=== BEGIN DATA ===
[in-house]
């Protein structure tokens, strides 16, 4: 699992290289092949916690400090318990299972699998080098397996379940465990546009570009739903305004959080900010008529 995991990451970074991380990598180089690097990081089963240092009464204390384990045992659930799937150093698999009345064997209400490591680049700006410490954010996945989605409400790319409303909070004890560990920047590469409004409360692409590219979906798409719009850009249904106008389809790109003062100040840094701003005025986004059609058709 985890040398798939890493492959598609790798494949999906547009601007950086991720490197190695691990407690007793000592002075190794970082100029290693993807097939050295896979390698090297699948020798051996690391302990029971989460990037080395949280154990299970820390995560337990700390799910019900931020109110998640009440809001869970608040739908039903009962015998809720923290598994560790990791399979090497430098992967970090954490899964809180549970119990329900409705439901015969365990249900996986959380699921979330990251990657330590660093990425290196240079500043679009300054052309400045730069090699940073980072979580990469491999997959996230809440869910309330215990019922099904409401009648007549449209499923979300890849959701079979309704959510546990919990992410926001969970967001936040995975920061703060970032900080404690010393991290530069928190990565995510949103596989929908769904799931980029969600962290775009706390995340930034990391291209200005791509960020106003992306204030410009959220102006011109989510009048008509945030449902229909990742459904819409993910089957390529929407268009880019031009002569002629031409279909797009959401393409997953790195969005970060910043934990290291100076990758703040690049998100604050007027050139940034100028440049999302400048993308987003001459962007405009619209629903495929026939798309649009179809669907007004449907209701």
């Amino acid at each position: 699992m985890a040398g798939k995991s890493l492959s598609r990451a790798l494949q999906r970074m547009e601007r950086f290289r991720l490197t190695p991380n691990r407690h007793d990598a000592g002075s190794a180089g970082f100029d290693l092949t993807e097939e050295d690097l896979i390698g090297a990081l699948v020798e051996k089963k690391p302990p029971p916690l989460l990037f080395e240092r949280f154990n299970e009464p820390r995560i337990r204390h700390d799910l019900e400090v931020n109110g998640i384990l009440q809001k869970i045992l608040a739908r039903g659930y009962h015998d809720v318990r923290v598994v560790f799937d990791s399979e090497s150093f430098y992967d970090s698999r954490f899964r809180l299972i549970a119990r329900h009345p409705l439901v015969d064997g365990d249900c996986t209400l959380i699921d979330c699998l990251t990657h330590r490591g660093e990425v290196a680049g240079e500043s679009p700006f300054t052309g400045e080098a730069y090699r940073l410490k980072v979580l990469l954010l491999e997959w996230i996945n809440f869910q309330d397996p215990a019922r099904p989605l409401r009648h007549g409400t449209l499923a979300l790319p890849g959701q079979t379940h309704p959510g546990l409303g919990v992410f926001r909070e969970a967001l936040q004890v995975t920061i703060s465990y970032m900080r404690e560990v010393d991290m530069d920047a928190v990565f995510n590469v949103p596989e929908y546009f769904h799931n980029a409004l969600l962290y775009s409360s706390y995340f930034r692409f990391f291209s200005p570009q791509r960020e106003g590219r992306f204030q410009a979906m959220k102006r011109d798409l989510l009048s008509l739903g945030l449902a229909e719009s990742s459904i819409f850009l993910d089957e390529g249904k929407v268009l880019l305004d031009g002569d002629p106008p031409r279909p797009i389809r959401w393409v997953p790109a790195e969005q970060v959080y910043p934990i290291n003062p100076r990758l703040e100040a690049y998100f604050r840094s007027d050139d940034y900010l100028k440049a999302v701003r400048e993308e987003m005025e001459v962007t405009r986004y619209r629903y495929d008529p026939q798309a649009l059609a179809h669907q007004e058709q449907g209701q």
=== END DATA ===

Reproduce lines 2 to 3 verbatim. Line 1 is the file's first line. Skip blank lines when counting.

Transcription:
């Protein structure tokens, strides 16, 4: 699992290289092949916690400090318990299972699998080098397996379940465990546009570009739903305004959080900010008529 995991990451970074991380990598180089690097990081089963240092009464204390384990045992659930799937150093698999009345064997209400490591680049700006410490954010996945989605409400790319409303909070004890560990920047590469409004409360692409590219979906798409719009850009249904106008389809790109003062100040840094701003005025986004059609058709 985890040398798939890493492959598609790798494949999906547009601007950086991720490197190695691990407690007793000592002075190794970082100029290693993807097939050295896979390698090297699948020798051996690391302990029971989460990037080395949280154990299970820390995560337990700390799910019900931020109110998640009440809001869970608040739908039903009962015998809720923290598994560790990791399979090497430098992967970090954490899964809180549970119990329900409705439901015969365990249900996986959380699921979330990251990657330590660093990425290196240079500043679009300054052309400045730069090699940073980072979580990469491999997959996230809440869910309330215990019922099904409401009648007549449209499923979300890849959701079979309704959510546990919990992410926001969970967001936040995975920061703060970032900080404690010393991290530069928190990565995510949103596989929908769904799931980029969600962290775009706390995340930034990391291209200005791509960020106003992306204030410009959220102006011109989510009048008509945030449902229909990742459904819409993910089957390529929407268009880019031009002569002629031409279909797009959401393409997953790195969005970060910043934990290291100076990758703040690049998100604050007027050139940034100028440049999302400048993308987003001459962007405009619209629903495929026939798309649009179809669907007004449907209701």
């Amino acid at each position: 699992m985890a040398g798939k995991s890493l492959s598609r990451a790798l494949q999906r970074m547009e601007r950086f290289r991720l490197t190695p991380n691990r407690h007793d990598a000592g002075s190794a180089g970082f100029d290693l092949t993807e097939e050295d690097l896979i390698g090297a990081l699948v020798e051996k089963k690391p302990p029971p916690l989460l990037f080395e240092r949280f154990n299970e009464p820390r995560i337990r204390h700390d799910l019900e400090v931020n109110g998640i384990l009440q809001k869970i045992l608040a739908r039903g659930y009962h015998d809720v318990r923290v598994v560790f799937d990791s399979e090497s150093f430098y992967d970090s698999r954490f899964r809180l299972i549970a119990r329900h009345p409705l439901v015969d064997g365990d249900c996986t209400l959380i699921d979330c699998l990251t990657h330590r490591g660093e990425v290196a680049g240079e500043s679009p700006f300054t052309g400045e080098a730069y090699r940073l410490k980072v979580l990469l954010l491999e997959w996230i996945n809440f869910q309330d397996p215990a019922r099904p989605l409401r009648h007549g409400t449209l499923a979300l790319p890849g959701q079979t379940h309704p959510g546990l409303g919990v992410f926001r909070e969970a967001l936040q004890v995975t920061i703060s465990y970032m900080r404690e560990v010393d991290m530069d920047a928190v990565f995510n590469v949103p596989e929908y546009f769904h799931n980029a409004l969600l962290y775009s409360s706390y995340f930034r692409f990391f291209s200005p570009q791509r960020e106003g590219r992306f204030q410009a979906m959220k102006r011109d798409l989510l009048s008509l739903g945030l449902a229909e719009s990742s459904i819409f850009l993910d089957e390529g249904k929407v268009l880019l305004d031009g002569d002629p106008p031409r279909p797009i389809r959401w393409v997953p790109a790195e969005q970060v959080y910043p934990i290291n003062p100076r990758l703040e100040a690049y998100f604050r840094s007027d050139d940034y900010l100028k440049a999302v701003r400048e993308e987003m005025e001459v962007t405009r986004y619209r629903y495929d008529p026939q798309a649009l059609a179809h669907q007004e058709q449907g209701q």